On May 5, the Indian Health Service (IHS) held its third public meeting on lesbian, gay, bisexual, transgender and two-spirit (LGBT2-S) health issues via public teleconference.
One essential topic that participants discussed was confidentiality and more than one caller expressed the opinion that all patients need to feel that their privacy is adequately protected by IHS so that they feel safe seeking care and disclosing risk factors to their providers. Participants also spoke at length about preferred terminology and good ways to create a welcoming environment. Callers expressed the strong belief that such steps could improve access to appropriate, sensitive health care services that meet the needs of patients.
There were a total 56 participants on this teleconference. The event was part of a continuing series that IHS is holding to gain a better understanding of the health care needs of American Indian and Alaska Native LGBT2-S people so that IHS can implement improvements in health policy and health care delivery. Previous public meetings in the series were held in September 2015 and July 2015. Meeting participants included representatives from national, regional, and local organizations sharing their experiences in serving the American Indian and Alaska Native LGBT2-S community.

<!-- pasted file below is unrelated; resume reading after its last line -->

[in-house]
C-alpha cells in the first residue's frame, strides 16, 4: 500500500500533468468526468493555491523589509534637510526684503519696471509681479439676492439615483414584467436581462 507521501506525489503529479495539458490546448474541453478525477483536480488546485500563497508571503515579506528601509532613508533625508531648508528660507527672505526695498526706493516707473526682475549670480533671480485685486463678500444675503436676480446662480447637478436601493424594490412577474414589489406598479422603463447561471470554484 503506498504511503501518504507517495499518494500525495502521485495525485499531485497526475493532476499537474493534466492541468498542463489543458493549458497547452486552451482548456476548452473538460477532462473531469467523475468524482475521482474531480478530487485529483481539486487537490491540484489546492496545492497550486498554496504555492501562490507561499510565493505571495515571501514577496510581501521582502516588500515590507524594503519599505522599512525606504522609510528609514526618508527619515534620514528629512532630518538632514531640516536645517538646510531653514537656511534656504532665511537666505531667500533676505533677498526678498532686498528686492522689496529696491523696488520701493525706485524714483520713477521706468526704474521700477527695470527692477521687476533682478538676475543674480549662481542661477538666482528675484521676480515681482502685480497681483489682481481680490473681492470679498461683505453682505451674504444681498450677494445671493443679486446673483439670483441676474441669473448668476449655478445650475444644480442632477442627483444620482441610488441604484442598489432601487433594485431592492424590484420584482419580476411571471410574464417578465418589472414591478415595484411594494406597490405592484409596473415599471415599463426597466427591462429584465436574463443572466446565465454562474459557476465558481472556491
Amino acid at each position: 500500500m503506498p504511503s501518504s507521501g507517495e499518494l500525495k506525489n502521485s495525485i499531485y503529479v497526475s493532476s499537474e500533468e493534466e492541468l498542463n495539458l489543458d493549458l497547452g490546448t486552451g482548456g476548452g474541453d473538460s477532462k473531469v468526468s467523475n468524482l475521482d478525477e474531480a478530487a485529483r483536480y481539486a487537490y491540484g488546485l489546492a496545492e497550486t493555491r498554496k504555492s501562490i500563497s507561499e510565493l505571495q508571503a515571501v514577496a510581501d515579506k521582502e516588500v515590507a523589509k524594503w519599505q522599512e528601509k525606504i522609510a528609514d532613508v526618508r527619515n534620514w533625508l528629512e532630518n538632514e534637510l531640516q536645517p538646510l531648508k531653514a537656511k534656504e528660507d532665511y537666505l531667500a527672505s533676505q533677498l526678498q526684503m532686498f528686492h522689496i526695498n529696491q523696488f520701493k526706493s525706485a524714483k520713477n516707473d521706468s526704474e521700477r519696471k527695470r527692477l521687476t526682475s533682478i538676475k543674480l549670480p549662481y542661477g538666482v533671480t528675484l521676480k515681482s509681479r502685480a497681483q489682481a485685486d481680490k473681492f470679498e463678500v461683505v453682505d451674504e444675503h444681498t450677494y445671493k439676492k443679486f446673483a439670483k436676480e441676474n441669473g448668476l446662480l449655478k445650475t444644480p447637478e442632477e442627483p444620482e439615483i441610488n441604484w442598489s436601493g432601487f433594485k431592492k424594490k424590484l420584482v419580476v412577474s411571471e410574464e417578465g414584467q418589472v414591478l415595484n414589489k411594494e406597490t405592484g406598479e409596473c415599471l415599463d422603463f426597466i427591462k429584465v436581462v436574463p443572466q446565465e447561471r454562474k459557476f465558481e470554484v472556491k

Dr. Alec Thundercloud, Director of the Office of Clinical and Preventive Services for the IHS, opened the call by welcoming the participants and briefly describing the previous feedback gathered from earlier events. Participants brought a number of concerns to the table, including suggestions for the agency in the areas of preferred terminology, clinical practice procedures, creating a welcoming care environment, increasing parity of services, reducing stigma, meeting behavioral health needs, and supporting youth and their families.
We celebrate these important efforts to advance and promote the health of American Indian and Alaska Native LGBT2-S people. Persons interested in contributing more information or elaborating on their comments are encouraged to contact Lisa Neel at firstname.lastname@example.org or via phone at 301-443-4305.
Ms. Neel, MPH, a member of the Cherokee Nation, manages the IHS National HIV/AIDS Program. This public health program addresses infectious disease needs in partnership with Native communities throughout the United States.